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Too busy watching Germany beat England yesterday to catch up on those G20 talks? Don’t worry, lemme break down those talks for you and point out what you missed out on. Here are three issues that were discussed during the summit that you should know about:

1.) Synchronization of Efforts

One of the key issues that the G20 tackled was how to coordinate the unwinding of stimulus measures that helped bring about economic recovery, while still supporting growth. Did that confuse you? Well, it should! This was a tough one because a coordinated effort to do fiscal adjustment might put some unwanted downside risks to recovery.

At the end of the day, members of the G20 promised to half their financial deficits by 2013 so that they may stabilize their debt-to-GDP come 2016. But in order to make sure that they do not withdraw stimulus measures too quickly, the timing and speed of exit will be based on how well (or badly) each specific nation is doing. Recovery, as we all know, has been uneven throughout the globe, with Asian nations, along with Australia and Canada at the forefront of global growth.

2.) Stronger Financial Regulation

Another proposal made was that of imposing stricter banking regulations. More than a year has passed since the onset of the financial meltdown yet banking activities are still being watched closely as most G20 leaders fear a repeat of the crisis.

Well, it’s actually US President Obama who’s being pushy about financial reform. That’s not so much of a surprise, considering how the financial crisis of 2008 started in the US anyway! Hah! It does look that EU financial moguls are on Obama’s side though as they supported his proposed tax on banks which could fund future bailouts. Banks, however, seem to be less open to these changes since they are already following stricter capital and liquidity standards.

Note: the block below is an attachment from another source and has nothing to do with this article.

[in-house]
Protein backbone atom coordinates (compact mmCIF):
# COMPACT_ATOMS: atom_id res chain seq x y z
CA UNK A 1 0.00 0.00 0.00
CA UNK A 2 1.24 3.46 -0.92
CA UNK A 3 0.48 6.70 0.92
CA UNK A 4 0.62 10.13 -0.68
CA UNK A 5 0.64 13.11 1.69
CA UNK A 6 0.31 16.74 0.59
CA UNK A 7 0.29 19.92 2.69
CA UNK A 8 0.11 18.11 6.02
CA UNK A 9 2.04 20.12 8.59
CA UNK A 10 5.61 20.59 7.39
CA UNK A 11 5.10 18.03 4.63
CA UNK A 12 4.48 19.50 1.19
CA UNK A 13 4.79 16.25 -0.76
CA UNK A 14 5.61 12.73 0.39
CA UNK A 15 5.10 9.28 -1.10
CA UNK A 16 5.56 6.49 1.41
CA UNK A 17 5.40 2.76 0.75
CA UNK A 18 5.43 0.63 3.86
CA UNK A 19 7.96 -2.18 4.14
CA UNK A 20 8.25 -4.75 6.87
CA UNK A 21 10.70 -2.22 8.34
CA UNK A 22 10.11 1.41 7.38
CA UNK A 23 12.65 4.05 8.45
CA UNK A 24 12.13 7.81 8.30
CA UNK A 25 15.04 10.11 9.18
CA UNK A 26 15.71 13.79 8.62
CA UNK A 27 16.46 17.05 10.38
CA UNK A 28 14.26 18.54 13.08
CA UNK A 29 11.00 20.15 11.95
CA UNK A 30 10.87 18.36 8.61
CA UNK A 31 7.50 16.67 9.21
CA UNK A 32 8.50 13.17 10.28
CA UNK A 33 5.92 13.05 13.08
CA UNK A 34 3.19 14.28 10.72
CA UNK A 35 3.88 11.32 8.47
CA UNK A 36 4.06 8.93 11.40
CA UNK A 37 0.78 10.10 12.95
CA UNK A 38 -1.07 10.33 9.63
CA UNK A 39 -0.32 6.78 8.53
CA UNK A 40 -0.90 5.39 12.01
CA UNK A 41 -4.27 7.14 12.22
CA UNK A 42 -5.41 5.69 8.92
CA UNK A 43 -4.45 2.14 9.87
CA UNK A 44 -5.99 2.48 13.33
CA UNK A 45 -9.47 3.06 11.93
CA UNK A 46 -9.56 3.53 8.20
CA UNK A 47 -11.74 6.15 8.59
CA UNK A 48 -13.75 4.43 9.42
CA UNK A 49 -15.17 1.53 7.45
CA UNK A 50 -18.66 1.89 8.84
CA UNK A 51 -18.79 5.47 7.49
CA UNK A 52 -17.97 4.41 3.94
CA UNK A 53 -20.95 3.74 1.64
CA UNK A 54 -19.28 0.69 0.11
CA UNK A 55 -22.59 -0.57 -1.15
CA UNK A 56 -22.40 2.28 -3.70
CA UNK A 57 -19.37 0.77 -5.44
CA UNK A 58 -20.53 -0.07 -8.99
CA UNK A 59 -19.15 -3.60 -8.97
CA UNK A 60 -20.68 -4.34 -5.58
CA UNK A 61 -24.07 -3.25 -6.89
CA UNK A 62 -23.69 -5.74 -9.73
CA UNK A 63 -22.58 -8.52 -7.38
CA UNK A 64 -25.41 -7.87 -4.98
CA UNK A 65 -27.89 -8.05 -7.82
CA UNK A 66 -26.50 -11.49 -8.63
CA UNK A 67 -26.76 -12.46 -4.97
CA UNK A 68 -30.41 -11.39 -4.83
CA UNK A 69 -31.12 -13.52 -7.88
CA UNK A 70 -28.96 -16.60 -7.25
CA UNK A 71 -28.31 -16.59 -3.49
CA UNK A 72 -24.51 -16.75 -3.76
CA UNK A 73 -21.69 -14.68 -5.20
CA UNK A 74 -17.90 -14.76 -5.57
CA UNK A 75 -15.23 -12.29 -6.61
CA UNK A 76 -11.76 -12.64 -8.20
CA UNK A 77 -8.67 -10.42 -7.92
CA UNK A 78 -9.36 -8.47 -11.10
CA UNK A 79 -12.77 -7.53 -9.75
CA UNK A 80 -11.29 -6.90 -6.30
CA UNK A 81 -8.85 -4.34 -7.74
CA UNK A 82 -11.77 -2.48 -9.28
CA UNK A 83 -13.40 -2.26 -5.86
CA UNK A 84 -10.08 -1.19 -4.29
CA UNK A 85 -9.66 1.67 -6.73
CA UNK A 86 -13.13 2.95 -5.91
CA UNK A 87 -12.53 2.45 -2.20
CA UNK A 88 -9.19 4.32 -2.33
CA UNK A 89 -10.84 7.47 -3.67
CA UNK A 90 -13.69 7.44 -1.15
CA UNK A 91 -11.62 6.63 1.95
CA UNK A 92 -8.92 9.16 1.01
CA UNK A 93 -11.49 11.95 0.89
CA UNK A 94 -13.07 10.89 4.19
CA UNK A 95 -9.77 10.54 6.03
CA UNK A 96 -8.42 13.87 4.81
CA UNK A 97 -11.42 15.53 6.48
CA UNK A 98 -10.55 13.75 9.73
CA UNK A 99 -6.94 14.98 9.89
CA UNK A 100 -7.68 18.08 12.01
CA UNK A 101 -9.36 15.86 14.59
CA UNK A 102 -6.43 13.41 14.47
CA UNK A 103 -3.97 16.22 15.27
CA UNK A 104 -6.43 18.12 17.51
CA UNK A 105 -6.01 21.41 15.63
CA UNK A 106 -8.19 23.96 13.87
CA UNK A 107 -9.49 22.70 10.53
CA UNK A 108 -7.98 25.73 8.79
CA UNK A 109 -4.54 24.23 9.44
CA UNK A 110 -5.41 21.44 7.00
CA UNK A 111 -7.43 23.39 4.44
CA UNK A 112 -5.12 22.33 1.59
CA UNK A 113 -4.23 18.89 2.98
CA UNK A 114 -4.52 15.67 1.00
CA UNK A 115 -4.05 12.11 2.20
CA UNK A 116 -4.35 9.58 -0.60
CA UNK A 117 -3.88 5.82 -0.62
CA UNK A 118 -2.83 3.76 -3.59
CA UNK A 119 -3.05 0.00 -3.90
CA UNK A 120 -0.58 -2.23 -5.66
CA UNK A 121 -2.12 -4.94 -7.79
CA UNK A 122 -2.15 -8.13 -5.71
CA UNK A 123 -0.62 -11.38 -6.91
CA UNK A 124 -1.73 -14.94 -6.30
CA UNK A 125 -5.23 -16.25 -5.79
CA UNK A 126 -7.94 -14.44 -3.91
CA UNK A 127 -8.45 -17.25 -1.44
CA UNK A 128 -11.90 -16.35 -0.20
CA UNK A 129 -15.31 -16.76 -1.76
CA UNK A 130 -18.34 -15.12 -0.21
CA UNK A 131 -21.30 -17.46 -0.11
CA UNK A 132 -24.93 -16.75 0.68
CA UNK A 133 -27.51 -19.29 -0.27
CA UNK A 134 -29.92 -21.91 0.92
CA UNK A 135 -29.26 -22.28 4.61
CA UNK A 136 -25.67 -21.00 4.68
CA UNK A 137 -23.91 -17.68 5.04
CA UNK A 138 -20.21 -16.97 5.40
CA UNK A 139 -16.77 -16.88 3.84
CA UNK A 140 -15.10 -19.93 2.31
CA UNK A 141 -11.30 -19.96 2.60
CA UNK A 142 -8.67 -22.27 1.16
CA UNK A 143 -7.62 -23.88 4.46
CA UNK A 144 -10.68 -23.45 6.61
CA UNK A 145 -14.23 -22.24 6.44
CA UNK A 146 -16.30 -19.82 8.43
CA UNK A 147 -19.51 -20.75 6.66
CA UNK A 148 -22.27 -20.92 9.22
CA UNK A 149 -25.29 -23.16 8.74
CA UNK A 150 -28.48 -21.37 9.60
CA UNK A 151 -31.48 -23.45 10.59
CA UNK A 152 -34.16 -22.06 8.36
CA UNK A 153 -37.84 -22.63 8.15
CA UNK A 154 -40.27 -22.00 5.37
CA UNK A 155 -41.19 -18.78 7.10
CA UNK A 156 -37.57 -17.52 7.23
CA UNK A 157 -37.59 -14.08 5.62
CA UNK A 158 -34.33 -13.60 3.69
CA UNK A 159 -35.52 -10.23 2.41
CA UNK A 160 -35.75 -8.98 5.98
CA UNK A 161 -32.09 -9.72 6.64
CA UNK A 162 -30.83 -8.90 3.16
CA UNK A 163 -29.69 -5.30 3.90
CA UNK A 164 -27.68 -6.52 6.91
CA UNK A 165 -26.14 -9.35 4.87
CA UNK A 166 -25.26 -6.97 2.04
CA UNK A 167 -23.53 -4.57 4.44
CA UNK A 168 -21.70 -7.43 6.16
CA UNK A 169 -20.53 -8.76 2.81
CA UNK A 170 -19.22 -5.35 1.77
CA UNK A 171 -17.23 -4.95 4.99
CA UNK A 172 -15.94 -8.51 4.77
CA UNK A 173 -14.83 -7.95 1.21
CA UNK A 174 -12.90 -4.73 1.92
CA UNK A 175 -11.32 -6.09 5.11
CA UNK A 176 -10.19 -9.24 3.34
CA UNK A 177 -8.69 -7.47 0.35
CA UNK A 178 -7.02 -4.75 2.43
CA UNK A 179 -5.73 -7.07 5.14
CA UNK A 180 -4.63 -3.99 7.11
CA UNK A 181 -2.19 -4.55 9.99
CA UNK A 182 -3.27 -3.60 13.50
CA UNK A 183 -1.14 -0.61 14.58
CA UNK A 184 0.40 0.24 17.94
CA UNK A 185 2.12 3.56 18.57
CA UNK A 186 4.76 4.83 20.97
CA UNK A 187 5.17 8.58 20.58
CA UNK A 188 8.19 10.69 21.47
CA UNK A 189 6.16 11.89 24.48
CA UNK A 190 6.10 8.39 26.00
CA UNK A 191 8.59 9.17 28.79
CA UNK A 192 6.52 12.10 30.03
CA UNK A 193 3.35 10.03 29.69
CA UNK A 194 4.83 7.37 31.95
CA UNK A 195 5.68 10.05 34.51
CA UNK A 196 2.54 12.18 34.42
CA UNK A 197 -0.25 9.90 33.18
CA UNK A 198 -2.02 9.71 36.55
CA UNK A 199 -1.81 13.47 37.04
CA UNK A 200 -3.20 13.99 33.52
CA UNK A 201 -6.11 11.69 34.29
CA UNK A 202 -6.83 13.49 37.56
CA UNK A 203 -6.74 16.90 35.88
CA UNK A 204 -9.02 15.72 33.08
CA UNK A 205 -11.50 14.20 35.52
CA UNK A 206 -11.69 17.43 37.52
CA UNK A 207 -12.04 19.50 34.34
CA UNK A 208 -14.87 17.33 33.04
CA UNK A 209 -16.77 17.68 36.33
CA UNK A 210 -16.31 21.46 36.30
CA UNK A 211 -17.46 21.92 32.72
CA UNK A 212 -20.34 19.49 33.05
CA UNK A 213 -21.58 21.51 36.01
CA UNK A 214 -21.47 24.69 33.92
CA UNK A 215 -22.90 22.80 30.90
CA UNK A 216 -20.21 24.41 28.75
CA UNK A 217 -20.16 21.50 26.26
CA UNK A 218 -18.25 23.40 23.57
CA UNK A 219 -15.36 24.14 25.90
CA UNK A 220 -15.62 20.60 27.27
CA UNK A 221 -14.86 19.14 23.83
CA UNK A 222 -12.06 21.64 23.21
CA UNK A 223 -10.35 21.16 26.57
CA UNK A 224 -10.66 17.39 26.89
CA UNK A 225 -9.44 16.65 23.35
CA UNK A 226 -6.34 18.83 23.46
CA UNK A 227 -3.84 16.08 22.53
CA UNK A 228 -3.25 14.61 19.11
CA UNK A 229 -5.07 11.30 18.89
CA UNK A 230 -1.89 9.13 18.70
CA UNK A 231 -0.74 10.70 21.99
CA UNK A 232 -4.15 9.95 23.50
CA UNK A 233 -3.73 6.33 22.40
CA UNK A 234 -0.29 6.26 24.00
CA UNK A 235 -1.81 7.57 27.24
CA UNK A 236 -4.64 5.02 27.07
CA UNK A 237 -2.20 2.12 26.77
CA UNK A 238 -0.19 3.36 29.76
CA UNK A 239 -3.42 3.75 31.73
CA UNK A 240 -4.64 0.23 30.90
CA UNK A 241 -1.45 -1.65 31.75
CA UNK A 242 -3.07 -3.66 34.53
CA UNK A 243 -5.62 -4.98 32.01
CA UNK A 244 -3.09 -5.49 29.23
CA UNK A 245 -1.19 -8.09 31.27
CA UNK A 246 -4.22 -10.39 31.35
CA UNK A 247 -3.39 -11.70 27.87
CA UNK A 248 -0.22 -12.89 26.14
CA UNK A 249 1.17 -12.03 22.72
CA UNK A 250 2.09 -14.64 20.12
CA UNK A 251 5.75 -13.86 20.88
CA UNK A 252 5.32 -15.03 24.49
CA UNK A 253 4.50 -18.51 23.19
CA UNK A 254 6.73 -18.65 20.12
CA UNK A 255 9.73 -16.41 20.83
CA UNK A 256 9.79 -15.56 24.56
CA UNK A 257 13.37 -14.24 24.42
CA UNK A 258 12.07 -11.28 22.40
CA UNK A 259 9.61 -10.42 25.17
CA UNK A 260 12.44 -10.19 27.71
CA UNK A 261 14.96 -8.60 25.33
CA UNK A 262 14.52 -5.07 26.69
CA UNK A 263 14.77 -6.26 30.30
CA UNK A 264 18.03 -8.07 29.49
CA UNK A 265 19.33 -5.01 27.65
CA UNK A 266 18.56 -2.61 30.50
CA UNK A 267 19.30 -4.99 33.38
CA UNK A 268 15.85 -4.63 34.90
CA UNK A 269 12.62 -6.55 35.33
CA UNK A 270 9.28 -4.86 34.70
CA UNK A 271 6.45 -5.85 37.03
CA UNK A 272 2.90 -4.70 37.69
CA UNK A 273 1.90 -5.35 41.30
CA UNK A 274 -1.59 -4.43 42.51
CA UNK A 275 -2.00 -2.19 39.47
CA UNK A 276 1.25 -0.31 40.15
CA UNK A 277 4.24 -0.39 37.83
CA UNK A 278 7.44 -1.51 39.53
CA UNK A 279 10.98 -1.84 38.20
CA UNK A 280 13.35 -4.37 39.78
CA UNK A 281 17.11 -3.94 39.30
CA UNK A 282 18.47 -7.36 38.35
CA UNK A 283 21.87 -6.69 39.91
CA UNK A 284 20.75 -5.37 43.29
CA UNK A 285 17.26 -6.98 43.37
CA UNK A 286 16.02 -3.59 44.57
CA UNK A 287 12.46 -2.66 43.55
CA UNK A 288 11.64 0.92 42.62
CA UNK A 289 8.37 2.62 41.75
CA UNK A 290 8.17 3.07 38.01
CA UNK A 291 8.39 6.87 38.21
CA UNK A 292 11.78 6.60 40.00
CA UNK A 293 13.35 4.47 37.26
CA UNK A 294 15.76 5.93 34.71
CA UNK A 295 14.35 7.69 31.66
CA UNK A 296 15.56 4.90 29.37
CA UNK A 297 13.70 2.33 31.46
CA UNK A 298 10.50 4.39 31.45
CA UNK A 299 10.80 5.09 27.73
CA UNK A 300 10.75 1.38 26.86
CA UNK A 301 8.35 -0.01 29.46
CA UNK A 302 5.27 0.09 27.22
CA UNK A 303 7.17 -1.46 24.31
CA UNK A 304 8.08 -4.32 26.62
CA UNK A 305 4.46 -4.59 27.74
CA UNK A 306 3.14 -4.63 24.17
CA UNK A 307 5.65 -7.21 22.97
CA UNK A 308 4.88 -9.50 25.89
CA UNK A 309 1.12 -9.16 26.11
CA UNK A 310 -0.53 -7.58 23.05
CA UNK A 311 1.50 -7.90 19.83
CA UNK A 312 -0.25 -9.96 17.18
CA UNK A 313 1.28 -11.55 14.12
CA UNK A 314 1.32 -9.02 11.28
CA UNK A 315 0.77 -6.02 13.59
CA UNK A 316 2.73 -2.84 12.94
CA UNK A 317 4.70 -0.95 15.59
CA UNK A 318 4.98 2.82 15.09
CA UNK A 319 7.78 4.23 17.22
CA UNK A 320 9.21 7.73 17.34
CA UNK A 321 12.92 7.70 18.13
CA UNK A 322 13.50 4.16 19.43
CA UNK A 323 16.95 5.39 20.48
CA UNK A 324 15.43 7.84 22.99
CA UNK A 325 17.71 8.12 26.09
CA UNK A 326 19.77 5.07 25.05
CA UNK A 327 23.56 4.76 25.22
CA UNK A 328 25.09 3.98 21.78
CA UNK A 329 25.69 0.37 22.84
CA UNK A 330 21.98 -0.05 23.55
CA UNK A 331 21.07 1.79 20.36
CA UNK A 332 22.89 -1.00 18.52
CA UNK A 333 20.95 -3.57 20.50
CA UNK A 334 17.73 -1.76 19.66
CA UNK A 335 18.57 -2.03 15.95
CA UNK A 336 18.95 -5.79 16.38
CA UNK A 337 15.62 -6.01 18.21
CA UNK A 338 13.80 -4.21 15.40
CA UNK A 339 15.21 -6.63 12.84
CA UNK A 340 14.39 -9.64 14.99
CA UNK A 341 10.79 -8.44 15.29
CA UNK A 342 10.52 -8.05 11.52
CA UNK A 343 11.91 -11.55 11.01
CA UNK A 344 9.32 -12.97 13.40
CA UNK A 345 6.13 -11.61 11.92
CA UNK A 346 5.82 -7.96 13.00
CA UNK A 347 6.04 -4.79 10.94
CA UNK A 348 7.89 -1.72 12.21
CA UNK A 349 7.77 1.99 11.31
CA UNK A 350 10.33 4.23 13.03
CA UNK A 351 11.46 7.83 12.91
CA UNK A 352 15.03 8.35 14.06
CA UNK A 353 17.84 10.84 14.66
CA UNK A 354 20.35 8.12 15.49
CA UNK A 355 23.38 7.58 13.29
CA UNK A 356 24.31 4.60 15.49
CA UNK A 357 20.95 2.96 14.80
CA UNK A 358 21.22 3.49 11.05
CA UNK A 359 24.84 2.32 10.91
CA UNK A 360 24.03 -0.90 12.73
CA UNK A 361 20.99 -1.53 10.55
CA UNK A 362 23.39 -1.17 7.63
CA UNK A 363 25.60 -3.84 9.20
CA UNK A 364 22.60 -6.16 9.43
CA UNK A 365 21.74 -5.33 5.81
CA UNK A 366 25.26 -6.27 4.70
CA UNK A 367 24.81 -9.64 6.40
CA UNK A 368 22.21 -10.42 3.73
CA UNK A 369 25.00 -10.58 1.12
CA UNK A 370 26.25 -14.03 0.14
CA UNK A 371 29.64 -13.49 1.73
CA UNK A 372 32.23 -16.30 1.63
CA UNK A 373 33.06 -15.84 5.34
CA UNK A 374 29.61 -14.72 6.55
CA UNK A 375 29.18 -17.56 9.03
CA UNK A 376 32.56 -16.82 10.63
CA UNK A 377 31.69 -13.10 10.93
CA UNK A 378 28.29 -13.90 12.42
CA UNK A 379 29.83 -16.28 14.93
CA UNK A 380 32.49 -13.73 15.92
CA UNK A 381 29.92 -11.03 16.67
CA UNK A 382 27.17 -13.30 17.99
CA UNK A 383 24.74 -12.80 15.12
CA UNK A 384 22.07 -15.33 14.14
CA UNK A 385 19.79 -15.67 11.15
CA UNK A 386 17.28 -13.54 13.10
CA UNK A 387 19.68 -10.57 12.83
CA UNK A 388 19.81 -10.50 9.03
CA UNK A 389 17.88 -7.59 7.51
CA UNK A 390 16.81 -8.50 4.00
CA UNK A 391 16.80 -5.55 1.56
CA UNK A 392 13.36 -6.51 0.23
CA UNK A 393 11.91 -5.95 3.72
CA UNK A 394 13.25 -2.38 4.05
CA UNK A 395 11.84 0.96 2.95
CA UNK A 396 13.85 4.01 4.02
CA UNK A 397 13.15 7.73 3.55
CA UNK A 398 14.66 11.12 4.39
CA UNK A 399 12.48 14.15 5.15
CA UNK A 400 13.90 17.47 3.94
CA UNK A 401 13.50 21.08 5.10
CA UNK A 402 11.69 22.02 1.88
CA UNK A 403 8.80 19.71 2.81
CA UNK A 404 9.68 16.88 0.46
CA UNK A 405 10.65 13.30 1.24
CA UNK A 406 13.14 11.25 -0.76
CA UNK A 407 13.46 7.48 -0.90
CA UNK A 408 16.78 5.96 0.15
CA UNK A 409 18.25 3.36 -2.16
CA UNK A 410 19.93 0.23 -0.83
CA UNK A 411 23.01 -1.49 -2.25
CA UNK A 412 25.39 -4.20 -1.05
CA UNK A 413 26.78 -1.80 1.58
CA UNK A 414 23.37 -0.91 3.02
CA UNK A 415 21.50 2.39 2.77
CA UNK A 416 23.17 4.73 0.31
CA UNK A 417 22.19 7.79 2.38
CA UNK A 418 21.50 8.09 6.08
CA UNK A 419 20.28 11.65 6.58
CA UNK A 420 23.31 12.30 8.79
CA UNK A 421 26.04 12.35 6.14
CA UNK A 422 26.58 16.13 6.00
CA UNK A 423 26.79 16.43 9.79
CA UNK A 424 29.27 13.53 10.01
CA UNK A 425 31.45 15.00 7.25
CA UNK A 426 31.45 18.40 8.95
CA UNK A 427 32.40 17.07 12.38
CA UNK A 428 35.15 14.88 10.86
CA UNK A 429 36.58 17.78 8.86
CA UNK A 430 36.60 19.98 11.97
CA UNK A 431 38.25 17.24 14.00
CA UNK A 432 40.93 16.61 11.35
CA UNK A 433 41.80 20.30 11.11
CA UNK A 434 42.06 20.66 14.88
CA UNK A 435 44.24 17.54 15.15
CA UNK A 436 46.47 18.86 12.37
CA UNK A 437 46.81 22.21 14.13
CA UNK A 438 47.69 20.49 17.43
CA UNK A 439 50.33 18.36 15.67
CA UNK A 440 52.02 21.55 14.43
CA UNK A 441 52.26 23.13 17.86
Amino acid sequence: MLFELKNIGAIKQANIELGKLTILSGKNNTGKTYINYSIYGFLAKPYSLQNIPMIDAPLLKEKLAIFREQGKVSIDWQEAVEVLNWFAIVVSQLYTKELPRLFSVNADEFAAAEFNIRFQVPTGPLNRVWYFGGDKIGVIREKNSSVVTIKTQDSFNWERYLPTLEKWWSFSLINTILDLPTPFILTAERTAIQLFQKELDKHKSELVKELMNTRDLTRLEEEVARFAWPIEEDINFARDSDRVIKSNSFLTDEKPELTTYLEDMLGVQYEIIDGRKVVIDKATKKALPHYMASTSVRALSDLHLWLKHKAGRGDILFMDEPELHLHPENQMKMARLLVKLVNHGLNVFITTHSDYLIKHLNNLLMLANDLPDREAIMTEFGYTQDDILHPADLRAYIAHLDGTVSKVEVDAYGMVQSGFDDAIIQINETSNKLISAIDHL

3.) Rebalancing World Trade

Lastly, also discussed during the meeting was the need for a rebalancing of trade. As I’ve mentioned in the past, Western nations like the US and euro zone countries have fun of massive amounts of I.O.U’s, spending money like a 16-year old on MTV’s show Sweet Sixteen. On the other hand, Asian countries have scrimped and saved. This scenario has led to an improper balance in trade flows, with saving countries being forced to rely on external demand.

In the meeting, leaders called out both sides. Deficit countries were urged to work on their budgeting skills and take measures to build up their savings. Meanwhile, saving countries were encouraged to develop internal demand and not rely so much on Western countries to buy up their products.

Part of me feels that financial leaders may be trying in vain to ask countries to change. After all, old habits die hard! Then again, maybe all the hardship that we’ve gone through over the past two years will finally wake everyone and realize that this can no longer continue.